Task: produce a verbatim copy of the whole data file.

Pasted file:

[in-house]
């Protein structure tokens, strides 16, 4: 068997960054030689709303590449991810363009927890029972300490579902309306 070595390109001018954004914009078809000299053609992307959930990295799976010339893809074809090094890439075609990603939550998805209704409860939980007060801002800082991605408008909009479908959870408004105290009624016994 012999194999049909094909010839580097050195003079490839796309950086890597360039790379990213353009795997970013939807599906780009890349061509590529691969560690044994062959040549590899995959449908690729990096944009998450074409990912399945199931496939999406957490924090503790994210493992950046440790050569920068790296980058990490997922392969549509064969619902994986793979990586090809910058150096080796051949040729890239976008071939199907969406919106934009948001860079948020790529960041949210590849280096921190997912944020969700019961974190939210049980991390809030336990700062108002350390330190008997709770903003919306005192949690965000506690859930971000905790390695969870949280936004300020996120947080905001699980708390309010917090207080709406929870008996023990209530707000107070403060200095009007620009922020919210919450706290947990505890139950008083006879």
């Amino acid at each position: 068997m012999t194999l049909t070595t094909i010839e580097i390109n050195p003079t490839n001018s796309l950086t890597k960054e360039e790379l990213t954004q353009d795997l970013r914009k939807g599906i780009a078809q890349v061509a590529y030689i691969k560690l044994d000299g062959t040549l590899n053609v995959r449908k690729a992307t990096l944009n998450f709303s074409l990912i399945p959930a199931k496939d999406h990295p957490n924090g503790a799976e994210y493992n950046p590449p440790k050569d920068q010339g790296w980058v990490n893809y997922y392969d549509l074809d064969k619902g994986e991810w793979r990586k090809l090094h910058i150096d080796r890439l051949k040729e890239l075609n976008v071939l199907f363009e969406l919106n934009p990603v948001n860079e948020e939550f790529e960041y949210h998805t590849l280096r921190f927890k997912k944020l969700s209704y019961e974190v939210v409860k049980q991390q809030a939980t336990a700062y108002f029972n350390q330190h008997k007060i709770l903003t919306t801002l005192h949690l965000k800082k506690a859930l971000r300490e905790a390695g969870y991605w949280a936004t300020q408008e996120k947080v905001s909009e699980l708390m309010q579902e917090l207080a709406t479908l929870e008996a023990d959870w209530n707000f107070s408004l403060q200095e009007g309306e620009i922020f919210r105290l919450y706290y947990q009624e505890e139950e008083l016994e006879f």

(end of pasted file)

[in-house]
């Protein structure tokens, strides 16, 4: 068997960054030689709303590449991810363009927890029972300490579902309306 070595390109001018954004914009078809000299053609992307959930990295799976010339893809074809090094890439075609990603939550998805209704409860939980007060801002800082991605408008909009479908959870408004105290009624016994 012999194999049909094909010839580097050195003079490839796309950086890597360039790379990213353009795997970013939807599906780009890349061509590529691969560690044994062959040549590899995959449908690729990096944009998450074409990912399945199931496939999406957490924090503790994210493992950046440790050569920068790296980058990490997922392969549509064969619902994986793979990586090809910058150096080796051949040729890239976008071939199907969406919106934009948001860079948020790529960041949210590849280096921190997912944020969700019961974190939210049980991390809030336990700062108002350390330190008997709770903003919306005192949690965000506690859930971000905790390695969870949280936004300020996120947080905001699980708390309010917090207080709406929870008996023990209530707000107070403060200095009007620009922020919210919450706290947990505890139950008083006879």
């Amino acid at each position: 068997m012999t194999l049909t070595t094909i010839e580097i390109n050195p003079t490839n001018s796309l950086t890597k960054e360039e790379l990213t954004q353009d795997l970013r914009k939807g599906i780009a078809q890349v061509a590529y030689i691969k560690l044994d000299g062959t040549l590899n053609v995959r449908k690729a992307t990096l944009n998450f709303s074409l990912i399945p959930a199931k496939d999406h990295p957490n924090g503790a799976e994210y493992n950046p590449p440790k050569d920068q010339g790296w980058v990490n893809y997922y392969d549509l074809d064969k619902g994986e991810w793979r990586k090809l090094h910058i150096d080796r890439l051949k040729e890239l075609n976008v071939l199907f363009e969406l919106n934009p990603v948001n860079e948020e939550f790529e960041y949210h998805t590849l280096r921190f927890k997912k944020l969700s209704y019961e974190v939210v409860k049980q991390q809030a939980t336990a700062y108002f029972n350390q330190h008997k007060i709770l903003t919306t801002l005192h949690l965000k800082k506690a859930l971000r300490e905790a390695g969870y991605w949280a936004t300020q408008e996120k947080v905001s909009e699980l708390m309010q579902e917090l207080a709406t479908l929870e008996a023990d959870w209530n707000f107070s408004l403060q200095e009007g309306e620009i922020f919210r105290l919450y706290y947990q009624e505890e139950e008083l016994e006879f």